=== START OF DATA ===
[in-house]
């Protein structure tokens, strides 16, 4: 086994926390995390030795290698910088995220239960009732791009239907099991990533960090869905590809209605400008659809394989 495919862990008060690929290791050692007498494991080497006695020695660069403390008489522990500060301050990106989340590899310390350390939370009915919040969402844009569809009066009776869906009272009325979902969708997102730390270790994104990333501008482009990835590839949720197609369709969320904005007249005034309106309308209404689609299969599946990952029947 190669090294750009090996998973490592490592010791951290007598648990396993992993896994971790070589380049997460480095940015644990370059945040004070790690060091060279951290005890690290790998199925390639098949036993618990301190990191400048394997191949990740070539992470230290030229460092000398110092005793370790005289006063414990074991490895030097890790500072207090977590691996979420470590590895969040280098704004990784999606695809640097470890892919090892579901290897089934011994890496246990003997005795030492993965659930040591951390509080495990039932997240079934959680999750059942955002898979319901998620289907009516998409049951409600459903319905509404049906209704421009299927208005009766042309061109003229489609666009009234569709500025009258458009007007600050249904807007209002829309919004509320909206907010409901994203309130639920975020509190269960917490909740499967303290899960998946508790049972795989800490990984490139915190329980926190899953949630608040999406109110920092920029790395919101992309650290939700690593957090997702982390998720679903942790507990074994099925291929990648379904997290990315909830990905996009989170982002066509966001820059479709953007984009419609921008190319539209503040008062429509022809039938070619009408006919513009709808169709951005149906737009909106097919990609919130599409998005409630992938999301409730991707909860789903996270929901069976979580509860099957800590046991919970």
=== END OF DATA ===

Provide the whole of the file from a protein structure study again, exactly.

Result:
[in-house]
């Protein structure tokens, strides 16, 4: 086994926390995390030795290698910088995220239960009732791009239907099991990533960090869905590809209605400008659809394989 495919862990008060690929290791050692007498494991080497006695020695660069403390008489522990500060301050990106989340590899310390350390939370009915919040969402844009569809009066009776869906009272009325979902969708997102730390270790994104990333501008482009990835590839949720197609369709969320904005007249005034309106309308209404689609299969599946990952029947 190669090294750009090996998973490592490592010791951290007598648990396993992993896994971790070589380049997460480095940015644990370059945040004070790690060091060279951290005890690290790998199925390639098949036993618990301190990191400048394997191949990740070539992470230290030229460092000398110092005793370790005289006063414990074991490895030097890790500072207090977590691996979420470590590895969040280098704004990784999606695809640097470890892919090892579901290897089934011994890496246990003997005795030492993965659930040591951390509080495990039932997240079934959680999750059942955002898979319901998620289907009516998409049951409600459903319905509404049906209704421009299927208005009766042309061109003229489609666009009234569709500025009258458009007007600050249904807007209002829309919004509320909206907010409901994203309130639920975020509190269960917490909740499967303290899960998946508790049972795989800490990984490139915190329980926190899953949630608040999406109110920092920029790395919101992309650290939700690593957090997702982390998720679903942790507990074994099925291929990648379904997290990315909830990905996009989170982002066509966001820059479709953007984009419609921008190319539209503040008062429509022809039938070619009408006919513009709808169709951005149906737009909106097919990609919130599409998005409630992938999301409730991707909860789903996270929901069976979580509860099957800590046991919970």